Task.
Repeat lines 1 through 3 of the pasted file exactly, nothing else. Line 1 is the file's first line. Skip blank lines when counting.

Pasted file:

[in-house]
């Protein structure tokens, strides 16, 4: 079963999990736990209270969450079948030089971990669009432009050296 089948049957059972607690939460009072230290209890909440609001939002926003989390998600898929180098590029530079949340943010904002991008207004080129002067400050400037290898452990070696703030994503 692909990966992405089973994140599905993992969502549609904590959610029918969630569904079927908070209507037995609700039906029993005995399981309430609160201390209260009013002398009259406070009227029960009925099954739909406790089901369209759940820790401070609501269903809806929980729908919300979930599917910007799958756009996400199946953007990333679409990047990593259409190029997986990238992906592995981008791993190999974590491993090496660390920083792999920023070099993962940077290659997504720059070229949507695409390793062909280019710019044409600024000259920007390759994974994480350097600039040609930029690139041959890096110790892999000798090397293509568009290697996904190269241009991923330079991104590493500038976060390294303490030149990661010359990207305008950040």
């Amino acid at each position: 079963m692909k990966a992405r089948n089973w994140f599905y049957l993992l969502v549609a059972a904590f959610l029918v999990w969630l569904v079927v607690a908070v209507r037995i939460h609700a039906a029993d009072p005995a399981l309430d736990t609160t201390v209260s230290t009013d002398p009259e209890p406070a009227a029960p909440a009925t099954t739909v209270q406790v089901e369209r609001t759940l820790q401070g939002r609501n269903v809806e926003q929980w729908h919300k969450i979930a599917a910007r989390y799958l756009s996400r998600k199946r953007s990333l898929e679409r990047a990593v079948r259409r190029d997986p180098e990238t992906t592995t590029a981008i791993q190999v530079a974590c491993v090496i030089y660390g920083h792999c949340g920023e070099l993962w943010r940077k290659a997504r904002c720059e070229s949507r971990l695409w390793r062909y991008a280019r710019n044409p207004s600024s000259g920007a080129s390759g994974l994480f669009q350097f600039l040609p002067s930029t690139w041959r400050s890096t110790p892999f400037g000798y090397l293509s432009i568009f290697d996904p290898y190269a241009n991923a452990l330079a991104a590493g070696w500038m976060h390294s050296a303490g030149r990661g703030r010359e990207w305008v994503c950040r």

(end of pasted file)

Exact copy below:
[in-house]
């Protein structure tokens, strides 16, 4: 079963999990736990209270969450079948030089971990669009432009050296 089948049957059972607690939460009072230290209890909440609001939002926003989390998600898929180098590029530079949340943010904002991008207004080129002067400050400037290898452990070696703030994503 692909990966992405089973994140599905993992969502549609904590959610029918969630569904079927908070209507037995609700039906029993005995399981309430609160201390209260009013002398009259406070009227029960009925099954739909406790089901369209759940820790401070609501269903809806929980729908919300979930599917910007799958756009996400199946953007990333679409990047990593259409190029997986990238992906592995981008791993190999974590491993090496660390920083792999920023070099993962940077290659997504720059070229949507695409390793062909280019710019044409600024000259920007390759994974994480350097600039040609930029690139041959890096110790892999000798090397293509568009290697996904190269241009991923330079991104590493500038976060390294303490030149990661010359990207305008950040």
């Amino acid at each position: 079963m692909k990966a992405r089948n089973w994140f599905y049957l993992l969502v549609a059972a904590f959610l029918v999990w969630l569904v079927v607690a908070v209507r037995i939460h609700a039906a029993d009072p005995a399981l309430d736990t609160t201390v209260s230290t009013d002398p009259e209890p406070a009227a029960p909440a009925t099954t739909v209270q406790v089901e369209r609001t759940l820790q401070g939002r609501n269903v809806e926003q929980w729908h919300k969450i979930a599917a910007r989390y799958l756009s996400r998600k199946r953007s990333l898929e679409r990047a990593v079948r259409r190029d997986p180098e990238t992906t592995t590029a981008i791993q190999v530079a974590c491993v090496i030089y660390g920083h792999c949340g920023e070099l993962w943010r940077k290659a997504r904002c720059e070229s949507r971990l695409w390793r062909y991008a280019r710019n044409p207004s600024s000259g920007a080129s390759g994974l994480f669009q350097f600039l040609p002067s930029t690139w041959r400050s890096t110790p892999f400037g000798y090397l293509s432009i568009f290697d996904p290898y190269a241009n991923a452990l330079a991104a590493g070696w500038m976060h390294s050296a303490g030149r990661g703030r010359e990207w305008v994503c950040r």